ESG and tax: what does best practice look like?
ESG and tax: what does best practice look like?
Thu 10 Nov 2022
There is currently a significant mismatch between the high importance the public places on companies paying the right amount of tax, and the lower emphasis that tax has in discussions on ESG. This mismatch provides an opportunity for businesses to differentiate themselves and create stronger relationships with stakeholders (whether suppliers, investors, customers or employees) on the basis of developing responsible and sustainable tax policies. A previous blog (click here to read) provided some of the reasons why commitment to responsible tax conduct and related disclosures could be a leading rather than lagging sector of ESG disclosure. However, what does best practice look like? The two foundations are the creation of a public tax policy by the business and maximum tax transparency in its financial reporting in relation to that policy.
For best practice, a public tax policy would broadly commit the business to paying the right amount of tax, in the right place, at the right time. Simple enough to state but rather more difficult to define since most stakeholders would not regard adherence merely to the letter of tax law as being a full expression of responsible best practice any more than it would be for compliance with Health and Safety regulation. Developing a tax policy requires a whole range of value judgements to be made by the business. It will include possible commitments to ensuring that tax is paid where economic value is created or generated. It will include thinking about the meaning of paying the right amount of tax (although no more than the right amount) and the extent to which it wants to engage in any planning which, whilst it might be within the letter of the law, is outside of its spirit or purpose. Any business will quite rightly seek to take advantage of all available tax incentives, reliefs or exemptions in line with the spirit and purpose of tax legislation when undertaking transactions, but it will need to think about whether it wishes (for example) to use tax havens within its structure where there is little or no economic substance to the activity in that location, and where the main purpose is tax minimisation. It will also need to consider whether it wishes to be involved in the artificial structuring of transactions for the purposes of avoiding tax and where it might draw the line between what is artificial structuring and what is simply taking advantage of intended reliefs or exemptions. It will include commitments to transparency, and a constructive and collaborative approach to disclosure and dialogue with the tax authorities, especially where there may be potential differing views of the tax treatment of transactions.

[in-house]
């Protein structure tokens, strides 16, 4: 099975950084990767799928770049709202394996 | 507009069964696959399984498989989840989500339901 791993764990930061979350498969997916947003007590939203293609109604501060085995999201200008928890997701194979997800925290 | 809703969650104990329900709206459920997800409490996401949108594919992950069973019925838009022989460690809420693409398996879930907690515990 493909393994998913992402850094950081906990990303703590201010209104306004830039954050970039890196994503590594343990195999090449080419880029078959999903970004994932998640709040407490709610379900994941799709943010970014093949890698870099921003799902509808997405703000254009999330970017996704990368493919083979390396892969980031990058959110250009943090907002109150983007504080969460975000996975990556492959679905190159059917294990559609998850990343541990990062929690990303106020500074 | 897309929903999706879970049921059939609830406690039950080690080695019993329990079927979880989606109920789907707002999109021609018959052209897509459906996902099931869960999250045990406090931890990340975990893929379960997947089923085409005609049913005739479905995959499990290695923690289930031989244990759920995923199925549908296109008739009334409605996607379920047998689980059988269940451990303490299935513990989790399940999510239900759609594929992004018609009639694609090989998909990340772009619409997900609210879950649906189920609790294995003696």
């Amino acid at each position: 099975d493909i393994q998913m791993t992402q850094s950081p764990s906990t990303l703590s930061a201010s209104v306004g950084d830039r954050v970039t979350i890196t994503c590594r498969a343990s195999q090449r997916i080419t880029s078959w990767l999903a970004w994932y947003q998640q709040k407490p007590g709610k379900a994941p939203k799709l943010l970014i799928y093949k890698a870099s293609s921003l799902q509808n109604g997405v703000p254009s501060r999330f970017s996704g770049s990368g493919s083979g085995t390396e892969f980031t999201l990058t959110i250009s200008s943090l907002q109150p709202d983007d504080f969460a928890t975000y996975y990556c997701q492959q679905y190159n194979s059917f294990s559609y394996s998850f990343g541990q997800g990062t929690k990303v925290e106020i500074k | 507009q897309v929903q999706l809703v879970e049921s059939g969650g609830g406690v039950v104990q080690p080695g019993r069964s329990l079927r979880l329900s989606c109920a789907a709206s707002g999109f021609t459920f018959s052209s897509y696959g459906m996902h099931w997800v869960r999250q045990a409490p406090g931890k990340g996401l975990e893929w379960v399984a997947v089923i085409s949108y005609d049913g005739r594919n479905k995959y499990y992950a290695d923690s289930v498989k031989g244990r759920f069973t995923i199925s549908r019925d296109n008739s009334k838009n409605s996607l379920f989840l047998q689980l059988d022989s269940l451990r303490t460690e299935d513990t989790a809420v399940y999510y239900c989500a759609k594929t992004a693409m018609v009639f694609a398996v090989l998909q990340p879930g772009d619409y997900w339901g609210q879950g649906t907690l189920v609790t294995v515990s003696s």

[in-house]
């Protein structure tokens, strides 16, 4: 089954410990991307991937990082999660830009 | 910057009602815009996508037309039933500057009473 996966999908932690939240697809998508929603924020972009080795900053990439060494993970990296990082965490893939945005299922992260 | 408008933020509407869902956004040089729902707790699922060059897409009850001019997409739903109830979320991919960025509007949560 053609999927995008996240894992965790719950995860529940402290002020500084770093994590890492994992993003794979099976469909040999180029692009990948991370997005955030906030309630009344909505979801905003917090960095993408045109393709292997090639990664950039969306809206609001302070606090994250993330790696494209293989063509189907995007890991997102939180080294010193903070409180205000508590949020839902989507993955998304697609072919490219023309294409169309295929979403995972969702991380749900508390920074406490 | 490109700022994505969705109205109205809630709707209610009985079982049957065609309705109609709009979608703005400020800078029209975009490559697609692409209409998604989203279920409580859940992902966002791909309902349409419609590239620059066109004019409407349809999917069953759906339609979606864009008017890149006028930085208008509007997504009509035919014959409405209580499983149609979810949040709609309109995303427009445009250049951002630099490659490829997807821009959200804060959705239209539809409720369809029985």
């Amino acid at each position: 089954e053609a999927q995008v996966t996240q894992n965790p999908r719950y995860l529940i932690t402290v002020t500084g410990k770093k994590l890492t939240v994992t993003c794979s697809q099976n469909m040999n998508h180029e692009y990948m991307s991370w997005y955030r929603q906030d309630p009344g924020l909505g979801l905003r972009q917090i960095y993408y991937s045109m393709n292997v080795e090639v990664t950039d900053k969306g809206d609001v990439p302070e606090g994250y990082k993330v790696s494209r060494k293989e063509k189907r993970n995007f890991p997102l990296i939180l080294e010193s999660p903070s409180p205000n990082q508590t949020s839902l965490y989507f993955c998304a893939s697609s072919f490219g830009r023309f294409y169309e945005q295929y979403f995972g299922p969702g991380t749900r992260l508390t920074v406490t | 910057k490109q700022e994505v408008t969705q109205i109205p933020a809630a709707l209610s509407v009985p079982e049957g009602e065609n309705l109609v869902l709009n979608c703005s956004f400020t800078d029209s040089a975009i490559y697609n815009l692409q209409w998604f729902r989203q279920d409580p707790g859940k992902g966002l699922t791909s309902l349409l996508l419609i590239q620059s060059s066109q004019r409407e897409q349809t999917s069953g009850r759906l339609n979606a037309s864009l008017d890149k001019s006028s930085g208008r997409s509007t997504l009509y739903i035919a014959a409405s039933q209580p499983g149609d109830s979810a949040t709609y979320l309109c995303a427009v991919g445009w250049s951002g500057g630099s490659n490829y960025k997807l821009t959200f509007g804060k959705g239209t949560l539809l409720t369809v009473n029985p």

The basic principle of transparency is that a business should provide sufficient public information for any stakeholder to form a view about its compliance with its stated tax policy – that the business does what it says it does in terms of its management of its tax obligations. So, the policy will be published in some form – whether on the business website or as part of the financial accounts. The information which the business then provides in its financial reporting to demonstrate compliance with the strategy will include an account of its actual tax conduct during the reporting period, formal confirmation that it has adhered to its strategy, details of beneficial ownership of entities and related party transactions, and details of its financial presence and tax contribution in different jurisdictions.
For companies operating in multiple jurisdictions country by country reporting of revenue and profits, tax paid, gross assets, and employment numbers will give an indication of country scale and substance and can help to support any claim that tax is paid on profits where their economic substance arises.
Expanded tax notes can be used to explain any divergence of tax paid from expected headline rates. For example, where the use of tax reliefs (which might for example be a result of accelerated investment allowances of one sort or another) reduces or perhaps eliminates its country tax liability, expanded tax disclosures can comprehensively explain the reasons for this beyond the usual tax reconciliation.
The inclusion of companies based in tax havens or low tax jurisdictions, whilst it might appear problematic may not necessarily be so. This could be for reasons other than simply tax minimisation most obviously where there is economic substance in the jurisdiction. Conversely transparency might provide a challenge where, for example, technology companies have sited intellectual property in low tax jurisdictions and there is limited economic substance around this.
For those interested in the external accreditation provided by the Fair Tax Mark Home – Fair Tax Foundation (fairtaxmark.net) their current Global Multinational Business Standard benchmarks against 19 areas around the themes of commitment to responsible tax conduct, financial transparency and beneficial ownership disclosure, with a score of 31 or more, out of a possible 48, qualifying for accreditation.
We would love to have a conversation with you about how a commitment to responsible tax conduct and financial transparency in your business can become an integral part of your ESG strategy.
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